2016 Mumbai LGBT Pride
India’s LGBTQ community is hopeful as the Supreme Court formally begins the process of reviewing the country’s colonial-era ban on homosexuality.
India is the largest democracy in the world to still outlaw consensual same-sex relations, with a maximum penalty of life in prison.
In January, the court announced it was preparing to re-look at its 2013 decision upholding Section 377 of the Indian Penal Code, which punishes “carnal intercourse against the order of nature”.
In addition to organisations, a number of high profile individuals have petitioned the court to repeal Section 377. These include dancer Navtej S Johar, journalist Sunil Mehra, famous chef Ritu Dalmia, hotelier Aman Nath and business executive Ayesha Kapur. For the first time, these individuals are set to personally testify as to the impact that the law has had on their lives.
“The momentum has built up for this moment,” Anjali Gopalan, founder of the Naz Foundation, told The Guardian. “We have a clutch of petitions from people from all walks of life. We have celebrities giving their personal testimony. Then we have had an important ruling recently by the courts upholding privacy. And we have seen a shift in recent years, more people coming out to take a stand. The gates have opened, as it were, and you can’t close them now.”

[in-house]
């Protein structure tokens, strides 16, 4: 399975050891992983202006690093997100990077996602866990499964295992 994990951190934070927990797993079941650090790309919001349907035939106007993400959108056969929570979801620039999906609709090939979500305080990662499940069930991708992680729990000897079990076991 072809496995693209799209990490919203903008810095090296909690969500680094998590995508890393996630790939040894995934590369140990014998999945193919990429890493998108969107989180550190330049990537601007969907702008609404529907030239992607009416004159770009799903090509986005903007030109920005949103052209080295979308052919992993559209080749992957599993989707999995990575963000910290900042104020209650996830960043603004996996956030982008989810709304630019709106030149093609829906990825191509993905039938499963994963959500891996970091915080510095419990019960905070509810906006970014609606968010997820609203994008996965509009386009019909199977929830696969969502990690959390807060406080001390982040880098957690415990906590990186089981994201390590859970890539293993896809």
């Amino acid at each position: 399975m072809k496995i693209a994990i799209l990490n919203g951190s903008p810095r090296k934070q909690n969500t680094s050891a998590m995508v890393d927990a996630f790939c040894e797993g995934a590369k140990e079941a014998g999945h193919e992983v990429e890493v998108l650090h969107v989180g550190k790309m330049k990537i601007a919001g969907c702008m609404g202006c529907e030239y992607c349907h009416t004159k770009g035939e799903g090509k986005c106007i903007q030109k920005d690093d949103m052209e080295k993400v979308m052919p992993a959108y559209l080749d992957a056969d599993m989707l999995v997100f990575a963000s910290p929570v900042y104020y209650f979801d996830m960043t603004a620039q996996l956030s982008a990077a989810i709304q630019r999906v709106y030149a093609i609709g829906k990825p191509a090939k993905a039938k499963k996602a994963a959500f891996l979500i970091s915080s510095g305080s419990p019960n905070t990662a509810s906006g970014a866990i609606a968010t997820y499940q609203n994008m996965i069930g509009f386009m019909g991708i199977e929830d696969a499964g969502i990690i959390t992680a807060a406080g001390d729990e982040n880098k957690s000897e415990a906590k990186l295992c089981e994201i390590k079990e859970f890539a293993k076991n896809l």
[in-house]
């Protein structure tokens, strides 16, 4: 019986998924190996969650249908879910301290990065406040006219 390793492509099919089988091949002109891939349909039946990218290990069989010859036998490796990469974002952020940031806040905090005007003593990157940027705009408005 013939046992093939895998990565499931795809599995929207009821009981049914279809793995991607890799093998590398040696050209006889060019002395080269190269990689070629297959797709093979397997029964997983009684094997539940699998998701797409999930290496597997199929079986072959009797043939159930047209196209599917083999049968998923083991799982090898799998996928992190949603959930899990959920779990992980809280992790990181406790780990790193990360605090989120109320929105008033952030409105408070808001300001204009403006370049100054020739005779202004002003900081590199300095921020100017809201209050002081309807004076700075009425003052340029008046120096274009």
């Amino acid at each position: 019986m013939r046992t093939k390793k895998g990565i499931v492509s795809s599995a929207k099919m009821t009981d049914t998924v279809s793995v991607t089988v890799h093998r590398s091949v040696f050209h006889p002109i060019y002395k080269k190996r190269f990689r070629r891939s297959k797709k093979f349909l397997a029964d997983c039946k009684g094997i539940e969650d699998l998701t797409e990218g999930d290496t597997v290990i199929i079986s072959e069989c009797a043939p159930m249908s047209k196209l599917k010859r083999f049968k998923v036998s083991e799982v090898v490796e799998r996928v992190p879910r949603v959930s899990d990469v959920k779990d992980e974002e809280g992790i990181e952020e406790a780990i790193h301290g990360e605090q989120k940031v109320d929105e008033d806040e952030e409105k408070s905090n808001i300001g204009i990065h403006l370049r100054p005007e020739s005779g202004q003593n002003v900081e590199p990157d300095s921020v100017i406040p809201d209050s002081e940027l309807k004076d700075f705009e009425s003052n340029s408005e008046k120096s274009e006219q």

Section 377 was previously repealed for four years by the Delhi High Court in 2009. In 2013, however, the Supreme Court shocked the world when it overturned the lower court’s ruling and asserted that the ban on homosexuality was not unconstitutional.
There is renewed hope that the Supreme Court will take a more progressive approach this time, especially after its August 2017 ruling that the right to privacy is “a fundamental right” and that “sexual orientation is an essential attribute of privacy”. Activists say that the landmark ruling is seemingly incompatible with Section 377 and any continued support for the ban by the court.
Decriminalising homosexuality is being strongly opposed by conservative and religious groups in India. Politician and MP Subramanian Swamy, for example, has called for Section 377 to stay.
On Tuesday he told news agency ANI: “It [homosexuality] is not a normal thing. We cannot celebrate it. It’s against Hindutva [Hinduness]. We should invest in medical research to see if it can be cured.” Swamy says that the law is needed to stop gay people from “flaunting” their sexuality in public.